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Camping in the City : Shoreline RV Park Tucked in Scenic Spot Between Water, Downtown

September 25, 1988|DAVID HALDANE | Times Staff Writer

LONG BEACH — Dinner time at this scenic spot by the water is a tranquil sort of affair.

At one end of the site, a family of three prepares hamburgers on an outside grill from which smoke wafts gently skyward. Nearby a group of campers sitting on folding chairs enjoys a drink in the shelter of a plastic wind barrier. And over yonder someone has erected a blue nylon tent.

Only when a car whooshes by is the illusion disturbed. The freeway is 50 feet away. And at any moment, the silence could be broken by a blast from the Queen Mary's foghorn.

"The spot is ideal," said Jenni Fisher, a vacationer from Phoenix. "We ride (around in) buses a lot. There are lots of restaurants. And you can even go to LAX if you want."

Attend 'Happy Hours'

Welcome to Shoreline RV Park, a bit of seclusion in the midst of an otherwise hectic urban sprawl. Unlike most recreational vehicle parks built in secluded beach or wilderness areas, this one is within a stone's throw of bustling downtown.

"We try to go to 'Happy Hours'," continued Fisher, a thrifty secretary who had accompanied her mother on this two-week vacation. "We like the free food."

And city officials like the rental income.

Founded in 1983, the city-owned facility--the only RV park in Long Beach--generates about $200,000 a year. "We're really pleased with it," said Dick Miller, manager of the city's marine bureau, which overseas the park. "I just wish I had more land to put another RV park on."

The fact that this one ended up here rather than in the more conventional rural-type setting traditionally associated with RV parks was simply a matter of circumstance. Located near Shoreline Village and within easy walking distance of the convention center, Hyatt Regency hotel and downtown shopping areas, the park was created as part of a tidelands redevelopment project south of Ocean Boulevard and east of the Los Angeles River at its mouth.

"At the time it was the only land available," said Jim Page, the park's superintendent. "It allows us to accommodate visitors to the city. If you are going to have a convention at a major hotel but want to come by motor home, we've made arrangements."

Those arrangements include 70 spaces equipped with full electrical, sewage and water hook-ups for which visitors in everything from Volkswagen vans to $300,000 motor homes pay daily rates of $16 to $19.50. Stays are limited to 30 days per year.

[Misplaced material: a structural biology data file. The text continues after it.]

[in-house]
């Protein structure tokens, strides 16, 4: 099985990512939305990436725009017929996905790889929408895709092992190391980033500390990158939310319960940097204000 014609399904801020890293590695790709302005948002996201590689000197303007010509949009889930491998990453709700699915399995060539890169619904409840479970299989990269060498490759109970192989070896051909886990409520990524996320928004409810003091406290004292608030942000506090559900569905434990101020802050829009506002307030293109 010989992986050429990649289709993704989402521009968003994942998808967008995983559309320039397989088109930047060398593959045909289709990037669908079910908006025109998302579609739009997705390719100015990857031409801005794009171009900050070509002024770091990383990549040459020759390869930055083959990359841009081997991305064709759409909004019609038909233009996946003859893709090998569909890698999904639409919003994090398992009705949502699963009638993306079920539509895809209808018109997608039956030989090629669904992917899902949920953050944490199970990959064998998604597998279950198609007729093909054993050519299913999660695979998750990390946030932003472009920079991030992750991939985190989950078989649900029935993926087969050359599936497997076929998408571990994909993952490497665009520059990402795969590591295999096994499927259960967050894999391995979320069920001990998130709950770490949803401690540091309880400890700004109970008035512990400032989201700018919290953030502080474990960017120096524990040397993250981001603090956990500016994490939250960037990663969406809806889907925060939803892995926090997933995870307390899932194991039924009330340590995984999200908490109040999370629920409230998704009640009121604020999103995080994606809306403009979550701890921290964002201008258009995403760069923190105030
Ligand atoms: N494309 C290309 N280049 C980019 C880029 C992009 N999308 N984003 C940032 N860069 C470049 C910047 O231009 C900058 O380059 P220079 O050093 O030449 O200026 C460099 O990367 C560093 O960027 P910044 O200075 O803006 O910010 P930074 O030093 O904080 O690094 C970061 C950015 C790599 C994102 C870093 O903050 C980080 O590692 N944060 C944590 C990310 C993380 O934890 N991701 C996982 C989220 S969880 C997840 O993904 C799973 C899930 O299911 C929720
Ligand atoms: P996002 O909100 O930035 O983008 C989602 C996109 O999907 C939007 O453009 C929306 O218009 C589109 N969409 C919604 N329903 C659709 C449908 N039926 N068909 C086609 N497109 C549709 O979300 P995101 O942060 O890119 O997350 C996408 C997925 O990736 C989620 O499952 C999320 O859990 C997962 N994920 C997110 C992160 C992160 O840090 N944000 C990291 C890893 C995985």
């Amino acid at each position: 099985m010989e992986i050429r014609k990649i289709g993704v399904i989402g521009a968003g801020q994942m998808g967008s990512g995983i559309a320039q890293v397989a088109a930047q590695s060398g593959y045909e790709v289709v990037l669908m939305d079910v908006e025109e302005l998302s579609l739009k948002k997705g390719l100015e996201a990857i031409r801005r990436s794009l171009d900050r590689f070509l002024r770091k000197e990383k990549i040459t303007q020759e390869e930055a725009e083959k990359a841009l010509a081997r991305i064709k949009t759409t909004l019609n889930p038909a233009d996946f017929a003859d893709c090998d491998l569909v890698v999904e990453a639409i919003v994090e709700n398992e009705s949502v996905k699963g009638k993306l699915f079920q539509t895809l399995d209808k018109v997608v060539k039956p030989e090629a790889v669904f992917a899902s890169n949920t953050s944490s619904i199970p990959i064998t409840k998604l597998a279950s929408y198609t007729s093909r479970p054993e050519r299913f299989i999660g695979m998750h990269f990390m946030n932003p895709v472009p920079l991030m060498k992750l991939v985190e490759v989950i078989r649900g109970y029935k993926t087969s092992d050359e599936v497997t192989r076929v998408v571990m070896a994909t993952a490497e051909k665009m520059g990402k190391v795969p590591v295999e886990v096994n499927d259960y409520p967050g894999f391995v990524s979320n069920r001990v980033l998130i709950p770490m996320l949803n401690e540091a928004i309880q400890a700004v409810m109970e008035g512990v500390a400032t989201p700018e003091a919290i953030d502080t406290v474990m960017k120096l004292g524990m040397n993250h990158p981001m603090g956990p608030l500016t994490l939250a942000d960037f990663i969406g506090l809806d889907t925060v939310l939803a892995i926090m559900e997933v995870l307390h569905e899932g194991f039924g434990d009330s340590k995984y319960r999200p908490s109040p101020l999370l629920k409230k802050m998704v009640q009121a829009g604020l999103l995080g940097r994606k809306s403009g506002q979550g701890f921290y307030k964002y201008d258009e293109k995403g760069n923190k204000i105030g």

Most of the time there are few empty spaces, officials say. With a year-round occupancy rate of about 92% which increases to 100% on weekends and holidays, Page said, many visitors book their stays a year in advance.

'A Hard Place to Find'

Not all are vacationers.

To be sure, there are people like Jeff and Doreen Ashworth of Yorkshire, England, who--touring the California coast in a borrowed recreational vehicle--had stopped in Long Beach for two days en route to San Diego. "This is a hard place to find," complained Jeff, a retired Rolls-Royce engineer, who said he spent two hours searching for the park. "It's been an adventure."

But there are also folks like Doug Martin, a retired tanker truck manufacturer in his 60s who lives in the desert community of Indian Wells and periodically drives down in a 33-foot Holiday Rambler motor home towing his sparkling 1952 Bentley behind him. "I do a lot of walking with my dogs," said Martin between swipes at the Bently with a polishing rag. "Today I went down to the Rossmoor (Bowling Alley) to bowl all afternoon."

Or Brenda Johnston, a 34-year-old mother from North Hollywood who has been living in the park with her 4-year-old son for about a month while her ironworker husband completes a job in San Pedro. "It's easier for him to drive back and forth to work from here," she said. "It's fun. It's no different from living at home except that you get to meet your neighbors."

And then there are the Bakers. For 45 years they have lived in Long Beach, most recently in an expensive home on the city's affluent east side. But personal problems recently forced them to sell their house. So for the past three months they have lived in a motor home, touring area parks and enjoying the novelty of retirement but also hoping that somehow their luck would change.

"You meet a lot of interesting people," allowed Raymond Baker, 71, of his new-found community at Shoreline RV Park. "I like it."

His wife, Pauline, was less than sold on their new life style. "I want a yard," she sniffed. "And a neighborhood. And space."

Over at the other end, the secretary from Phoenix was also less than thrilled with life in a motor home. But Shoreline RV Park, she said, has its advantages.

"I'd really like to be at the Hyatt," the young woman explained, glancing in the direction of the nearby luxury hotel. Not to worry. "I go there on Sundays to read the paper."

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